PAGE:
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Study shows how car crashes can be related to opioid use

The opioid crisis has come to impact the nation’s roadways. From 1993 to 2016, the number of drivers who were deemed at fault for a crash and found with opioids in their system went from 2% to 7.1%. Residents of Pennsylvania should know that in fatal two-car accidents, the responsible driver is two times likelier to test positive for opioids than the other driver.

These statistics are based on a recent JAMA Network Open study. Analyzing data from 18,321 fatal two-car crashes that were recorded in the NHTSA’s Fatality Analysis Reporting System, researchers found that 1,467 drivers in all tested positive for opioids. Of these individuals, 918 were at fault for a crash while 549 were not.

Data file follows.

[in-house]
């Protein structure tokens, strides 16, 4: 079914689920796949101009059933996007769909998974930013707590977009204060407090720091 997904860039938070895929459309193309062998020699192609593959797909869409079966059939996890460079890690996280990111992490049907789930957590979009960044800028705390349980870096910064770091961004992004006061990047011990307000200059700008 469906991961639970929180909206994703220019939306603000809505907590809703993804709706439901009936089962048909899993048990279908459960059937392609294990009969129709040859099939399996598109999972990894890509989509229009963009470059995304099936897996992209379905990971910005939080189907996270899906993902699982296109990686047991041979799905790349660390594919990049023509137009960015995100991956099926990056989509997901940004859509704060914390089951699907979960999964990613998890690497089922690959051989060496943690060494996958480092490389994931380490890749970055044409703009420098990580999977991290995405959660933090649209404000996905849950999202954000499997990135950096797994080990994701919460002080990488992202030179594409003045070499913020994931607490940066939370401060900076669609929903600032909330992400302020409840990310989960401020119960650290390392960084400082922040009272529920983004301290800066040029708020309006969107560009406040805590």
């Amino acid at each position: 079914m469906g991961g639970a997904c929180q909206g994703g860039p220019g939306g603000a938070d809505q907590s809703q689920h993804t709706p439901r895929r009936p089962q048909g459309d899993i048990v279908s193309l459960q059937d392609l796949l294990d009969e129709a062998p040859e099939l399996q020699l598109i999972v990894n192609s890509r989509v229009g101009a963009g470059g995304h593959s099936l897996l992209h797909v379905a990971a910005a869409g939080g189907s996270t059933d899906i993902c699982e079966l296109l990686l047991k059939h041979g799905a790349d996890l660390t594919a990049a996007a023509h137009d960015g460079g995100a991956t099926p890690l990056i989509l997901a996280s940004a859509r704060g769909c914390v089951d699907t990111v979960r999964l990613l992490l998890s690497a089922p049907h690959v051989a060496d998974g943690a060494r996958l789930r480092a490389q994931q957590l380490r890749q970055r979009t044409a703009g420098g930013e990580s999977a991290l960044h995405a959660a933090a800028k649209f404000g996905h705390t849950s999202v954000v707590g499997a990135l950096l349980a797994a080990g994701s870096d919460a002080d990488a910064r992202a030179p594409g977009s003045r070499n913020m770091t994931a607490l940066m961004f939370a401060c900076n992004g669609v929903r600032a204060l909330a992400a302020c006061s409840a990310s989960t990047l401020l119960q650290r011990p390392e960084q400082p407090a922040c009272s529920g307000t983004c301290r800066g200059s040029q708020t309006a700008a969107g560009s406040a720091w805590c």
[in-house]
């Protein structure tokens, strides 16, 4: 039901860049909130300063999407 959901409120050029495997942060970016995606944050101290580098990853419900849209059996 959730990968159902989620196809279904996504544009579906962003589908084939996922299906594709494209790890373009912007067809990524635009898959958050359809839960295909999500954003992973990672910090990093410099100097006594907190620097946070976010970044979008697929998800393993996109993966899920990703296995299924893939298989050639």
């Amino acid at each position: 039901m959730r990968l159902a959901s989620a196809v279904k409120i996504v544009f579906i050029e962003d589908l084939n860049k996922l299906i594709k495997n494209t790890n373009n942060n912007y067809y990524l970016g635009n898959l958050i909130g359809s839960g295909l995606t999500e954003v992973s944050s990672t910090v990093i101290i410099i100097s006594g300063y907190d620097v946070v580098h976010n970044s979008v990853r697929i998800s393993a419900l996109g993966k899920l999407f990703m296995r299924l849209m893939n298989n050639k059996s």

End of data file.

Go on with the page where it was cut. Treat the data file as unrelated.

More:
Of the errors that led to a fatal crash, the most common for all drivers was drifting out of their lane as 7,535 drivers were guilty of the behavior. Incidentally, opioid use can cause drivers to do this out of drowsiness. However, the study is not saying opioid use caused any of the car accidents it analyzed.

Experts note that opioid use does lead to psychomotor and cognitive impairment, but those who take opioids over the long term develop a tolerance for them. Thus, people who use opioids to treat chronic injuries are less risky than those treating acute injuries.

All drivers are expected to maintain control of their vehicles, and opioids can interfere with this by impairing their judgment and reactions. When opioids are involved in motor vehicle crashes, the innocent victims may be able to file a claim and be reimbursed for their medical bills, lost wages and other losses. Auto insurance companies can be aggressive in denying payment, though, so victims may want an attorney to work with them, speaking on their behalf at the negotiation table.